I love the solitude of reading. I love the deep dive into someone else's story, the delicious ache of a last page.
If someday, in a morning, you see you, in a mirror or the dent of a spoon, and wonder Where is my soul and Where has it gone, remember this: Catch the gaze of a woman on the metro, subway, tram. Look at a man. Seek and you will find you in the silvered space, a flash between souls.
Maybe we try too hard to be remembered, waking to the glowing yellow disc in ignorance, swearing that today will be the day, today we will make something of our lives. What if we are so busy searching for worth that we miss the sapphire sky and cackling blackbird. What else is missing? Maybe our steps are too straight and our paths too narrow and not overlapping. Maybe when they overlap someone in another country lights a candle, a couple resolves their argument, a young man puts down his silver gun and walks away.
Poetry helps us imagine one another's lives. It gives us intimate insights into someone else's experience. To be able to have that kind of insight in thirty seconds or three minutes is a very precious kind of transmission. It's not cluttered with a lot of extraneous, explanatory matter or the kind of chatter that comes so easily on the news these days. We're surrounded by talk and language and reporting and stories of a certain kind, the ?breaking news? kind, but I think we hunger for another kind of story, the story that helps us just feel connected with one another, be with one another. A slower kind of empathy. I think we hunger for that now more than ever.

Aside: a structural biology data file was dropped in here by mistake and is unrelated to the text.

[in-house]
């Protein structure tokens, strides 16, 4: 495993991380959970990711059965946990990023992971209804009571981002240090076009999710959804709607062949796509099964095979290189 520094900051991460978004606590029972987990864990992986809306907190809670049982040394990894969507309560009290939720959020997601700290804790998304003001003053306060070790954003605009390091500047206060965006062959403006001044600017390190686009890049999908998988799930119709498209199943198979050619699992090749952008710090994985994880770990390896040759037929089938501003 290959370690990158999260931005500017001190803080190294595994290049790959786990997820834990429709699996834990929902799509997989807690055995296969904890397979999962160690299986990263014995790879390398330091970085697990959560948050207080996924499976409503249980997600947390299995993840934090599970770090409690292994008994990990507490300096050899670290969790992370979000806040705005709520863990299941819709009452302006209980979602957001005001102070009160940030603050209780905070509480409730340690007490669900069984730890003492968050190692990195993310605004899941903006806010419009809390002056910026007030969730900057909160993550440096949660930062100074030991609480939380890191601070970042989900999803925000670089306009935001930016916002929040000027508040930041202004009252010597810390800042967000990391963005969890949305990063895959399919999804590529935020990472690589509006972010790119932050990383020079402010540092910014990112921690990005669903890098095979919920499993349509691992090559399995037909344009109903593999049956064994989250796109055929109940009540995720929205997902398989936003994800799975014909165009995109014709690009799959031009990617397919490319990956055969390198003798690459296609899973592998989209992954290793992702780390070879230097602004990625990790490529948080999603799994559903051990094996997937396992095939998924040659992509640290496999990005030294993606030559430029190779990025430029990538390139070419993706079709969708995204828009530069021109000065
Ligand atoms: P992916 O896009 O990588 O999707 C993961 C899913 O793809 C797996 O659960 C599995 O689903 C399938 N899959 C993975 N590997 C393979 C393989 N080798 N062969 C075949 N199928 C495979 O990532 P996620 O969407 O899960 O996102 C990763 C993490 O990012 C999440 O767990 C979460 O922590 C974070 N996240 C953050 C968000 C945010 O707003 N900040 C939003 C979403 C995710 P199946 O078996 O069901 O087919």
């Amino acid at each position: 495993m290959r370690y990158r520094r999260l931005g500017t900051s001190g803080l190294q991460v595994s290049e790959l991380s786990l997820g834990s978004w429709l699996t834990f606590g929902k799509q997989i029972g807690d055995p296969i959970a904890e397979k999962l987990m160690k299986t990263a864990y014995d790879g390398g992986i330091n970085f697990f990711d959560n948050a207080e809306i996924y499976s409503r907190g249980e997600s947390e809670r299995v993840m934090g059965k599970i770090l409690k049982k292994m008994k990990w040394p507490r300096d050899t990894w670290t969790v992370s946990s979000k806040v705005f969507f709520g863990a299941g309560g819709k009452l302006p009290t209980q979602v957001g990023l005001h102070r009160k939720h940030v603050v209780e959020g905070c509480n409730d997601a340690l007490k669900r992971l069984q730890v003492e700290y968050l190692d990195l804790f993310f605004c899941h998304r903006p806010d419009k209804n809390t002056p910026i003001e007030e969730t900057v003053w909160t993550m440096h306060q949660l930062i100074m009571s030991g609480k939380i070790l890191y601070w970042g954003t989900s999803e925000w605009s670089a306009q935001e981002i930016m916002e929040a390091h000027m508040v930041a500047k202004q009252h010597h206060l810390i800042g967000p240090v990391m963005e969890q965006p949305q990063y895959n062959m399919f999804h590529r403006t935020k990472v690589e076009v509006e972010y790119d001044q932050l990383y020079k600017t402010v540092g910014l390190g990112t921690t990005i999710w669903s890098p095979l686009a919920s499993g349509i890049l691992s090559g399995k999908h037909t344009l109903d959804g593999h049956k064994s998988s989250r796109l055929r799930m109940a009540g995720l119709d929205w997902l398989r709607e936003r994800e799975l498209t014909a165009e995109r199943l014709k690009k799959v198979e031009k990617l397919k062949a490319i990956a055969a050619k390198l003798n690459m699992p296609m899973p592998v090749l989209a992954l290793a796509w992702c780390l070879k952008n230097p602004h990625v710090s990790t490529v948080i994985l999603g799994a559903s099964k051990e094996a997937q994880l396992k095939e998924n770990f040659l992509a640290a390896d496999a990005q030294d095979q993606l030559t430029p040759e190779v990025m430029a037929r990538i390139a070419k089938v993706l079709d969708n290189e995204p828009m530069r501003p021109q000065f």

The Rider: A boy told me if he roller-skated fast enough his loneliness couldn't catch up to him, the best reason I ever heard for trying to be a champion. What I wonder tonight pedaling hard down King William Street is if it translates to bicycles. A victory! To leave your loneliness panting behind you on some street corner while you float free into a cloud of sudden azaleas, pink petals that have never felt loneliness, no matter how slowly they fell.
What twists or rage greater than we could ever guess had savaged skylines, thousands of lives?